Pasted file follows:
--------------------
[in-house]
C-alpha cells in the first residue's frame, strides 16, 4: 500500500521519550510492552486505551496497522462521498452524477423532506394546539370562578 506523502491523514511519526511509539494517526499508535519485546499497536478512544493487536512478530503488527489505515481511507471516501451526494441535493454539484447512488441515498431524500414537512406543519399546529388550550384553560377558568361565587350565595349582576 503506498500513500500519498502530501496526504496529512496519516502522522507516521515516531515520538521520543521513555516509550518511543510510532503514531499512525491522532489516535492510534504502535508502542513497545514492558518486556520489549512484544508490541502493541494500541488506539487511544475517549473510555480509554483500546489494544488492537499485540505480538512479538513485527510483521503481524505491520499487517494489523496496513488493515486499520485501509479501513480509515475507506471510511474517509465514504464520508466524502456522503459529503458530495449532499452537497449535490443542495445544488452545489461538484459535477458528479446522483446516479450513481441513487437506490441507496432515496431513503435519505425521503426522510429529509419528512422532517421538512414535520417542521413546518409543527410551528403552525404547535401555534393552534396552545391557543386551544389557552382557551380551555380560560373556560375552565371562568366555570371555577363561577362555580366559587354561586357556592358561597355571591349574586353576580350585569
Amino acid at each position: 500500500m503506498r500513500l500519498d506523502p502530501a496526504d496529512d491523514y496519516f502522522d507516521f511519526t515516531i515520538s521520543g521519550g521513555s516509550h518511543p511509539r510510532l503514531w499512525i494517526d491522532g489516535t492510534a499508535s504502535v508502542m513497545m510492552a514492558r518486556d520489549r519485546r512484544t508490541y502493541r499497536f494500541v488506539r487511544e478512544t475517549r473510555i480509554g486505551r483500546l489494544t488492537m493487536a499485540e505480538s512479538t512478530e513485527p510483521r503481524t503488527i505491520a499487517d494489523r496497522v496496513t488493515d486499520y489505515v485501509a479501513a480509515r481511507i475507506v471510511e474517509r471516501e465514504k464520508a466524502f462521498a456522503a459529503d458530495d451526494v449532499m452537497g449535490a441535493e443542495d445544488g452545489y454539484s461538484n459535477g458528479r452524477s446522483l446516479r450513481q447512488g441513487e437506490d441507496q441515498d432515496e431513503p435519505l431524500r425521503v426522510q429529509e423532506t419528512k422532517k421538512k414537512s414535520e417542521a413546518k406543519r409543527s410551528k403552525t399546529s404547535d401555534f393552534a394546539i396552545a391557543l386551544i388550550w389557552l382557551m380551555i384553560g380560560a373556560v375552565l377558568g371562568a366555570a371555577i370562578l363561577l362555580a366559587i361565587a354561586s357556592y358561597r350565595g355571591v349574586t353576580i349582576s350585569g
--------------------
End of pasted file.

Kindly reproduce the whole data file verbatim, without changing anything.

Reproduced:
[in-house]
C-alpha cells in the first residue's frame, strides 16, 4: 500500500521519550510492552486505551496497522462521498452524477423532506394546539370562578 506523502491523514511519526511509539494517526499508535519485546499497536478512544493487536512478530503488527489505515481511507471516501451526494441535493454539484447512488441515498431524500414537512406543519399546529388550550384553560377558568361565587350565595349582576 503506498500513500500519498502530501496526504496529512496519516502522522507516521515516531515520538521520543521513555516509550518511543510510532503514531499512525491522532489516535492510534504502535508502542513497545514492558518486556520489549512484544508490541502493541494500541488506539487511544475517549473510555480509554483500546489494544488492537499485540505480538512479538513485527510483521503481524505491520499487517494489523496496513488493515486499520485501509479501513480509515475507506471510511474517509465514504464520508466524502456522503459529503458530495449532499452537497449535490443542495445544488452545489461538484459535477458528479446522483446516479450513481441513487437506490441507496432515496431513503435519505425521503426522510429529509419528512422532517421538512414535520417542521413546518409543527410551528403552525404547535401555534393552534396552545391557543386551544389557552382557551380551555380560560373556560375552565371562568366555570371555577363561577362555580366559587354561586357556592358561597355571591349574586353576580350585569
Amino acid at each position: 500500500m503506498r500513500l500519498d506523502p502530501a496526504d496529512d491523514y496519516f502522522d507516521f511519526t515516531i515520538s521520543g521519550g521513555s516509550h518511543p511509539r510510532l503514531w499512525i494517526d491522532g489516535t492510534a499508535s504502535v508502542m513497545m510492552a514492558r518486556d520489549r519485546r512484544t508490541y502493541r499497536f494500541v488506539r487511544e478512544t475517549r473510555i480509554g486505551r483500546l489494544t488492537m493487536a499485540e505480538s512479538t512478530e513485527p510483521r503481524t503488527i505491520a499487517d494489523r496497522v496496513t488493515d486499520y489505515v485501509a479501513a480509515r481511507i475507506v471510511e474517509r471516501e465514504k464520508a466524502f462521498a456522503a459529503d458530495d451526494v449532499m452537497g449535490a441535493e443542495d445544488g452545489y454539484s461538484n459535477g458528479r452524477s446522483l446516479r450513481q447512488g441513487e437506490d441507496q441515498d432515496e431513503p435519505l431524500r425521503v426522510q429529509e423532506t419528512k422532517k421538512k414537512s414535520e417542521a413546518k406543519r409543527s410551528k403552525t399546529s404547535d401555534f393552534a394546539i396552545a391557543l386551544i388550550w389557552l382557551m380551555i384553560g380560560a373556560v375552565l377558568g371562568a366555570a371555577i370562578l363561577l362555580a366559587i361565587a354561586s357556592y358561597r350565595g355571591v349574586t353576580i349582576s350585569g